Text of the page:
Crescent Head locals concerned new surf hotel will turn small town into next Byron Bay
The locals of a small surf town vow to fight off a wave of developers looking to turn their hidden paradise into the next trendy Byron Bay.
Every summer, an increasing number of tourists flock to the town of Crescent Head, on the north coast of New South Wales, to enjoy its famous waves and crystal clear waters.
However, locals said the visitor boom has caused people to set up camps in illegal places, litter and put too much strain on the small town’s resources.
So the prospect of a new ’boutique’ hotel springing up in the middle of the city has many on edge.
The locals of Crescent Head (above) are worried about a wave of tourists and new property developments that will turn their small town into the next Byron Bay.
Locals said an increase in summer tourists over the years has caused people to set up campsites in illegal places, litter and put too much strain on the small town’s resources (pictured, Crescent’s annual Santa Surf Head)
International fashion designer and hotelier George Gorrow, who started the Ksubi brand, said he and his wife, German model Cisco Tschurtschenthaler, will work to build a 1970s-inspired surf club hotel that reflects the Crescent Head community. .
Slated to open later this year, the hotel promises to be reminiscent of classic Australian seaside culture with a local specialist surfboard gallery, music and restaurant.
‘I love surfing. So is my wife, and Crescent Head is one of the most iconic surf breaks on the North Shore, so we’re trying to keep up with that,” Gorrow said. abc.
‘Crescent Head still feels like that place you visited as a child, it still feels so pure.’
Many Crescent Head residents said the hotel will be a great addition to the small town and help support local businesses during the off-season.
International hotelier and fashion designer George Gorrow said he and his German model wife Cisco Tschurtschenthaler (above) are to build a new ’boutique hotel’ on Crescent Head
Locals are divided on whether the development will allow the town to survive or destroy its unique identity (local commentators pictured)
Among them is Robyn Harvey, 72, a former Australian longboarder and proud Crescent Head local.
“We need tourism for the stores to survive and get through our winter, this will just cheer it up a bit,” he said.
‘We all have to learn to share and get along with each generation.’
But not all locals are convinced that the couple, who have spent the last decade living and running a successful Bali hotel, are the right person for the city.
Kempsey Shire Councilor and local resident Alexandra Wyatt said a balance needed to be found.
“I find that opinion in Crescent Head is very divided,” Cr Wyatt told ABC.
‘I’d also like to see some social equity there, so we don’t just kick everyone out who can’t afford to be there.
We cannot love these places to death.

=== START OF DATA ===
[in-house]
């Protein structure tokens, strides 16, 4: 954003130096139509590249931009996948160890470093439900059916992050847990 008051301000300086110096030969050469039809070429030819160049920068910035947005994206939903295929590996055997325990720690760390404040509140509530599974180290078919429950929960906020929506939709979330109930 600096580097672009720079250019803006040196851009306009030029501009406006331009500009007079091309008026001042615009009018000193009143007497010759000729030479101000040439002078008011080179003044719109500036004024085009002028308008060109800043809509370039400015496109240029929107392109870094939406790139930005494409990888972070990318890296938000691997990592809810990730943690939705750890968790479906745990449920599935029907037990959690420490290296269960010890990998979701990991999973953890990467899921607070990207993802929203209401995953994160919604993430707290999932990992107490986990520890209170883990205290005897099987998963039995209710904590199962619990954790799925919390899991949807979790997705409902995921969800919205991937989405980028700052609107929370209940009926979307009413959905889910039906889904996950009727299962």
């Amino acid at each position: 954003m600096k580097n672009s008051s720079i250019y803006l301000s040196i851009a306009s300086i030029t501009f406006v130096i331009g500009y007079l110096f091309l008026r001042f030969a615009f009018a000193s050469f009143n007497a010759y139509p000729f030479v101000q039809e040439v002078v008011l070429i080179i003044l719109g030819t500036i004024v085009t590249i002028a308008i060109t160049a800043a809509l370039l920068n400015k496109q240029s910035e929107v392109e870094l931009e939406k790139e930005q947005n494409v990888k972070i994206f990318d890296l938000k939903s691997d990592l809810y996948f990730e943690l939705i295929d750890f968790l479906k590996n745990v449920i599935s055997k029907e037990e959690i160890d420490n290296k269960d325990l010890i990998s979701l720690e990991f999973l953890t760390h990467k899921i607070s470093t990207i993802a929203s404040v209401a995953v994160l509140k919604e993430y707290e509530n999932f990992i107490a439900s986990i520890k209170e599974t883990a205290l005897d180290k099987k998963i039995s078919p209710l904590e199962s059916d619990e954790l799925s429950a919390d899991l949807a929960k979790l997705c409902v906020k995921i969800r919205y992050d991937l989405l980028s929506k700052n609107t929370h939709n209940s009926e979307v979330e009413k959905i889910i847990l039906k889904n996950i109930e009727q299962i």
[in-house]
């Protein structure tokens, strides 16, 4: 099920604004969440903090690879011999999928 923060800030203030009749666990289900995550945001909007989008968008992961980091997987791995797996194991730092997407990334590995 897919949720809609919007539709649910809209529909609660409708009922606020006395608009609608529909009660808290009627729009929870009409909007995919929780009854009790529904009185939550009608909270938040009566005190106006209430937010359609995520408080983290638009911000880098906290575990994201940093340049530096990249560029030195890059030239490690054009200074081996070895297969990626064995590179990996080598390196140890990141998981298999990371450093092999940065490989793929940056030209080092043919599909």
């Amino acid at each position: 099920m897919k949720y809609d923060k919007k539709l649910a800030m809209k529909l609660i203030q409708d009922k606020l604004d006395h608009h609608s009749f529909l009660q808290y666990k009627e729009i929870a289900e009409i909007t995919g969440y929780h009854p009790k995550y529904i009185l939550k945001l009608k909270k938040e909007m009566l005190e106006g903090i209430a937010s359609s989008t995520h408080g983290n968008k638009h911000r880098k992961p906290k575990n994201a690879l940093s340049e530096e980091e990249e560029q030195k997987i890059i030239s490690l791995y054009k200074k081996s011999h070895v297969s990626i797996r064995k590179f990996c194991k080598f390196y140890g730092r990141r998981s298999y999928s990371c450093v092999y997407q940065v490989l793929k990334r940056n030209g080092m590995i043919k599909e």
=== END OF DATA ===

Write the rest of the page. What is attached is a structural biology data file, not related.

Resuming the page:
Several disappointed residents expressed their opinions on Facebook.
“It’s not what the locals want, it’s really sad that this is going ahead and it seems the locals are only taking notice now. So much for community consultation,’ wrote one person.
Some residents said increased tourism would help businesses survive in the long-term outside of peak season, while others said new businesses would force locals to lose power (Crescent Head pictured)
“The reason I and many others love the Crescent Head for what it is is because it’s not high-end. If people want dazzling luxury, go to Port Macquarie, Coffs Harbour, Byron Bay or the Gold Coast, which may have gone bankrupt,” said another.
A third wrote: “Calling it a sleepy and kissing town, we should be happy these people come and ‘shake up’.” How many tickets do these people have? Please keep your thoughts and comments on the city and leave our ‘sleeping city’ to those who love it as it is!’
Around a quarter of local Crescent Head residents have joined an online group dedicated to monitoring the progress of new developments in the town.
Its 521 members are passionate about protecting the identity of their community, but are divided on what that identity will look like in the future.
A 521-strong group of concerned locals hold regular town hall meetings, attend council meetings and provide input on future development plans (Crescent Head pictured)
The group regularly holds town meetings, attends council meetings and offers their ideas on future development plans.
Mr. Gorrow’s surf-inspired hotel is just one of many plans locals are upset about with a separate three-story hotel, bars and cafes opening in the area with many frustrated that the new establishments will take away business ancient.
A local business owner wrote on the page: ‘Shouldn’t the council look to Byron Bay as a model of what not to do?’
‘Unfortunately the council is not working for the people who pay the fees.
“There is no infrastructure to support our community in the growth that is proposed, shame on them.”